Today, Ukraine is the site of a violent struggle between an embattled democracy and a repressive, irredentist, authoritarian regime bent on subduing it. Tomorrow, Taiwan could be the site of a similar clash. Oriana Skylar Mastro is likely correct in arguing that Russia's assault on Ukraine does not presage a Chinese attack on Taiwan. But applying lessons from the current crisis could nonetheless be critical for defending Taiwan in the future.
While the Ukraine invasion is still in its early days, it has already demonstrated how the United States and its allies can prevent a Chinese invasion from becoming the world's next big crisis. Rather than treat a Chinese victory as inevitable, Washington should begin preparing in peacetime to ensure a rapid, coordinated military and economic response to any potential attack. Policymakers in allied states around the region should also prepare for a dramatic refugee crisis, exacerbated by Taiwan's geography. To strengthen these efforts, America and its allies can target intelligence collection to better assess Beijing's intentions while also trying to anticipate the unexpected ways an invasion could reshape the political landscape from Canberra to Tokyo.…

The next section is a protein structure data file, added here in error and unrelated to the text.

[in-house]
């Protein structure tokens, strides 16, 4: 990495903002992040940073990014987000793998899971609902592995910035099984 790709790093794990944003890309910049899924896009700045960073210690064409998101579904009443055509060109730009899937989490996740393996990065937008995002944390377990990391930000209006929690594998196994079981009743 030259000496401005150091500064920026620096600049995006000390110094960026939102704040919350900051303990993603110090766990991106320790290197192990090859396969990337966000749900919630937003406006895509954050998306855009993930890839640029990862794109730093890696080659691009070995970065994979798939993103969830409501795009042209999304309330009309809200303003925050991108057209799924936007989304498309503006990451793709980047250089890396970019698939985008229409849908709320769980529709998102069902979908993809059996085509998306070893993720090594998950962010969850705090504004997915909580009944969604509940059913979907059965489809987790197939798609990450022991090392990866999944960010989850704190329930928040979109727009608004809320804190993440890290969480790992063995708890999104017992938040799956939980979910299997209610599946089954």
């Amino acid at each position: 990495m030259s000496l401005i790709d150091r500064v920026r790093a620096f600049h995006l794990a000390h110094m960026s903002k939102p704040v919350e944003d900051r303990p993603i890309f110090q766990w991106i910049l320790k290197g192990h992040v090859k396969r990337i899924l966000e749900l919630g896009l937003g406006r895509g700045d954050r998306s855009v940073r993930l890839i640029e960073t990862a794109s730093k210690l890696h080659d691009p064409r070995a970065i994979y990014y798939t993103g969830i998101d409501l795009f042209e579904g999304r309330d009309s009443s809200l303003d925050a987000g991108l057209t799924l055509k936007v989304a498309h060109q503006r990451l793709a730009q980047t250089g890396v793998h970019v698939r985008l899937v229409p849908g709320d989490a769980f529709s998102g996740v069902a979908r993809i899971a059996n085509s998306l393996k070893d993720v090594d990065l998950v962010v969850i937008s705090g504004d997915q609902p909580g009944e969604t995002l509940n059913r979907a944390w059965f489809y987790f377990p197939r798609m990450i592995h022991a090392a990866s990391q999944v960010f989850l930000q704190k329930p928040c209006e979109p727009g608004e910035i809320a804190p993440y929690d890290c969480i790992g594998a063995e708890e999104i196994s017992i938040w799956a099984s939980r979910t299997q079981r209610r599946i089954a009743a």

The remainder of this commentary is available at warontherocks.com.
Jeffrey W. Hornung is a senior political scientist at the nonprofit, nonpartisan RAND Corporation.
This commentary originally appeared on War on the Rocks on March 17, 2022. Commentary gives RAND researchers a platform to convey insights based on their professional expertise and often on their peer-reviewed research and analysis.